Monday, March 12, 2007

Spring Reading Challenge

I had so much fun during the Winter Reading Challenge that I am signing on for the Spring Challenge. Who will join me?

For Spring, I will concentrate on reading the novels of Richard Powers. Now that I found Richard Powers because Zilla suggested The Echo Maker, I feel I need to investigate further. I am weird like that. I will also read The Secret Life of Bees because Jove recommended it and I am a beekeeper. I'm going to the beach so I will read something light like a Mary Kaye Andrews novel.

Here is my planned list, so far.
Gain - Richard Powers
The Time of Our Singing - Richard Powers
Three Farmers on Their Way to a Dance - Richard Powers
The Secret Life of Bees - Sue Monk Kidd
Savannah Breeze - Mary Kaye Andrews

My list is short because Spring is my busiest time. With garden, bees, school, and farm, I shouldn't even lift a book, but . . .


zilla said...

Do you have Gain? I could send it, and the others, plus Gold Bug Variations (if you like music and concepts of genetics, you will LOVE this one, and it will make you CRY! I believe it is his best work to date.)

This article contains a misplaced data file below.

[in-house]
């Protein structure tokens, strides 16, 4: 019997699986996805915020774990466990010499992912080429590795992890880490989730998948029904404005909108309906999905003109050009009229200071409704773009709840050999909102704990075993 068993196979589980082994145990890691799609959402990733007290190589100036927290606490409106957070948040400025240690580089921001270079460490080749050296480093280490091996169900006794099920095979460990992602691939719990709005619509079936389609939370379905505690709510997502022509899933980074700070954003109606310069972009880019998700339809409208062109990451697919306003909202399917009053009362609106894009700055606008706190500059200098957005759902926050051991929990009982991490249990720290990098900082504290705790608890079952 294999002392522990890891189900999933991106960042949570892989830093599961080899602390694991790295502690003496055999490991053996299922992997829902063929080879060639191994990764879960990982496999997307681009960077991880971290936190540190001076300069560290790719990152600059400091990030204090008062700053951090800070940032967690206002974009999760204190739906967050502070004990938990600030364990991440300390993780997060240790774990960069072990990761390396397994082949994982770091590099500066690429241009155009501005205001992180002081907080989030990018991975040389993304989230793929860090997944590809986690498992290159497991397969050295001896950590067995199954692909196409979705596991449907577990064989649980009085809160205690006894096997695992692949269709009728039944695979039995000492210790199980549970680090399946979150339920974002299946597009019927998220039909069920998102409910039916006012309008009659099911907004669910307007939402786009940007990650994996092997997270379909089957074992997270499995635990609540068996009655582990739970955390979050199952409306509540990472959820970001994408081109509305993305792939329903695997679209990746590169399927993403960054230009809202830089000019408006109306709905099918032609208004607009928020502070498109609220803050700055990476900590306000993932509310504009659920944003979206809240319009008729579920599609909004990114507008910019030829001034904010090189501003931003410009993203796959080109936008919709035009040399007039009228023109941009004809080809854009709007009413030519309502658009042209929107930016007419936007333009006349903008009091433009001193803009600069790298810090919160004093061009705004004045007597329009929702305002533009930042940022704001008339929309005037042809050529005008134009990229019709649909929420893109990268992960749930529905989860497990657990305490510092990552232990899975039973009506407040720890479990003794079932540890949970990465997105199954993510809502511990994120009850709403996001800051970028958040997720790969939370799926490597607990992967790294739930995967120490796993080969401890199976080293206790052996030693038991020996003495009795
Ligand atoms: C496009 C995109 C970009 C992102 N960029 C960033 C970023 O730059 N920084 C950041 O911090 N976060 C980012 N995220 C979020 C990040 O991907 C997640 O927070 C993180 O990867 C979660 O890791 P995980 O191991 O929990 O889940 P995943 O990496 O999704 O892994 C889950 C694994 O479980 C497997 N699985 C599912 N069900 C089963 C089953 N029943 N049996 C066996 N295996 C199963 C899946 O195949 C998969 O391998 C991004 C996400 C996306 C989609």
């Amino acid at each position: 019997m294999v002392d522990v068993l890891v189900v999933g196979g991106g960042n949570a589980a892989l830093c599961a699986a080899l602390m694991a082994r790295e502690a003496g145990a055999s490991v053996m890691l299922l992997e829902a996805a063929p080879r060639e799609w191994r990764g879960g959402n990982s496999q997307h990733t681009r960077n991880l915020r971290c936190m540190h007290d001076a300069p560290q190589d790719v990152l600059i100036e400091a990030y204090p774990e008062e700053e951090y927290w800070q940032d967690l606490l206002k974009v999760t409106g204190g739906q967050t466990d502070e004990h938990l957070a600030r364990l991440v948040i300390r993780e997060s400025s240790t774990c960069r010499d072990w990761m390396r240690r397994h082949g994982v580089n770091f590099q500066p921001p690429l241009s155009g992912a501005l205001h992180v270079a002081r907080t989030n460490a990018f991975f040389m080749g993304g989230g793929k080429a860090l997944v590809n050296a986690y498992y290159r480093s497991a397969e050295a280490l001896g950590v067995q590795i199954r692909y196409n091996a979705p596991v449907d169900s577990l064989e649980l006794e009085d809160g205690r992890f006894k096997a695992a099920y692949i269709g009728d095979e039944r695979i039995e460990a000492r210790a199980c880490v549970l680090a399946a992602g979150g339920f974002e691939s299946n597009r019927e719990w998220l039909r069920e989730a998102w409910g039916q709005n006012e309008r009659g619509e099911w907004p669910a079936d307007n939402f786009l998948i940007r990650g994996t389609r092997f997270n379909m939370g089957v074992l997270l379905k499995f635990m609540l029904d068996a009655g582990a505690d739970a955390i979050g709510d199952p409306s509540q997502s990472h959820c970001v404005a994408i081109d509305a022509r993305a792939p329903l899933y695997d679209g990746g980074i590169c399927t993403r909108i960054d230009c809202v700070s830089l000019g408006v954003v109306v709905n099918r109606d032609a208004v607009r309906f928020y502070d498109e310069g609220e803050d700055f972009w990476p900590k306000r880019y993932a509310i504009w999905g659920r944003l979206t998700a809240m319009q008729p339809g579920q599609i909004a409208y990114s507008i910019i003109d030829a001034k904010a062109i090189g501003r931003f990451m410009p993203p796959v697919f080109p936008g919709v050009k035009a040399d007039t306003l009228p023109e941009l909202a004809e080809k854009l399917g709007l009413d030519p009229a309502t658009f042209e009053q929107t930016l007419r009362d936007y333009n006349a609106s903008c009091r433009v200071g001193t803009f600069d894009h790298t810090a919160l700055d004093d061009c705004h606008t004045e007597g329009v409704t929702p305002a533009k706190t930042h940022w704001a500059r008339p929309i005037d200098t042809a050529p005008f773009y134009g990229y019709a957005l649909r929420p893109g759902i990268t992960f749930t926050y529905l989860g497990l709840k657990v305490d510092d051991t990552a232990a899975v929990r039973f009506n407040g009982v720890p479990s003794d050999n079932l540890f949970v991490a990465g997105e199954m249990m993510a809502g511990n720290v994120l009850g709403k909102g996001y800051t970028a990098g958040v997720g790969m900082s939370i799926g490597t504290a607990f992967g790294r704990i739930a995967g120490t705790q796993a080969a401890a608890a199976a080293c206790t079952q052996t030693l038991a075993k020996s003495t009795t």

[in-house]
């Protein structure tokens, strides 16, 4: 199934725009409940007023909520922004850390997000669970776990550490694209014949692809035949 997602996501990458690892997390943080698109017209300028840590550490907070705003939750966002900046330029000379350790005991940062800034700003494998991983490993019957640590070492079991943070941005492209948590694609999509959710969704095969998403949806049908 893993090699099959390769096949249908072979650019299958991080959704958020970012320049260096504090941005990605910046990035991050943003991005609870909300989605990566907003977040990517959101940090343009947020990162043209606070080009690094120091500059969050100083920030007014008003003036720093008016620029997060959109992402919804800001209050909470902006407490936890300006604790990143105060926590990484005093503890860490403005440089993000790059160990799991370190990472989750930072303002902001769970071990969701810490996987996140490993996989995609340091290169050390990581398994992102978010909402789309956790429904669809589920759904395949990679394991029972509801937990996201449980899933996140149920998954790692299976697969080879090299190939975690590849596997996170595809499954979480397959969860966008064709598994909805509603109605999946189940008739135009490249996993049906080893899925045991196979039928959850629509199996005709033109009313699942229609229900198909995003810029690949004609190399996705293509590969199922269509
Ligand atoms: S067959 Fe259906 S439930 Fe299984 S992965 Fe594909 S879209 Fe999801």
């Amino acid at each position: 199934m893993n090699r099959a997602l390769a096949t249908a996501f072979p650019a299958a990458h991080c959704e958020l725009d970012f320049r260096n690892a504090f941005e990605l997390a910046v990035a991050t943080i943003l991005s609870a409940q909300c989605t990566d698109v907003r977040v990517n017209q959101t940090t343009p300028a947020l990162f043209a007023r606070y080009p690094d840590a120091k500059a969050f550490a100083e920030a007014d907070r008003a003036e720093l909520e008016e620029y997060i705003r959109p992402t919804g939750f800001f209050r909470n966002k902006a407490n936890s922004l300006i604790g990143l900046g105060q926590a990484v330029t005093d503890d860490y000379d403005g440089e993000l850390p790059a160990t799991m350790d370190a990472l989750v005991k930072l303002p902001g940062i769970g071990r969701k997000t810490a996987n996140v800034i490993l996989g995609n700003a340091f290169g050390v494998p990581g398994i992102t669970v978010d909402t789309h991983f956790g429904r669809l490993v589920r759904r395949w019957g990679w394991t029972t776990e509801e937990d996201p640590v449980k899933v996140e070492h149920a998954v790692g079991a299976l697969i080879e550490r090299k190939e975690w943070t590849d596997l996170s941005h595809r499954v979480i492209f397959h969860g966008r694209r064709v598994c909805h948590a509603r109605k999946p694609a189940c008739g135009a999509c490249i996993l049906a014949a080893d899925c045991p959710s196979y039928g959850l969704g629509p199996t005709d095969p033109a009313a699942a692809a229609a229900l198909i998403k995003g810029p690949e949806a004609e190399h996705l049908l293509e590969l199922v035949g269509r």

I started with his Pygmalion story, Galatea 2.0, and then started at the beginning and read his novels in order. The only Powers novel I couldn't get through was a rather bleak one, Plowing the Dark, about a pediatrician treating near hopelessly ill children, if I recall correctly. I should make another attempt.

The Secret Life of Bees sounds so intriguing already that I know I'm going to have to pick it up.

I'm still working on finishing The Audacity of Hope, which I started in Costa Rica. I'm almost finished, but I don't plow through to the end because I promised myself that when I'm done I'll start reading the writings of the other democrat hopefuls, and then see what I can find written by the republicans. Of course another part of the problem is that I prefer fiction to politics -- fiction, unlike politics, is never dishonest. Or at least it's honestly dishonest.

Or something.


wisteria said...

I have Gain. I bought it the week I finished The Echo Maker, but I don't have any of the others and would love to borrow.

I'm glad to know I am not the only one who feels the need to complete the cycle, so to speak.

How is The Audacity of Hope? Is it well-written? That is another book I need to read, but I find that my love for fiction over rules my need for political stumping. I still have a little time.

I agree with you about the honesty of fiction.

JoVE said...

It wasn't just because of the beekeeping though that is an important part. It is also because of the politics of race (which I know interests you; it is set in South Carolina in 1964) and because there is some great stuff about relationships between women. Prepare for tears though.

Fiction is absolutely honest. Truth and facts are not the same thing.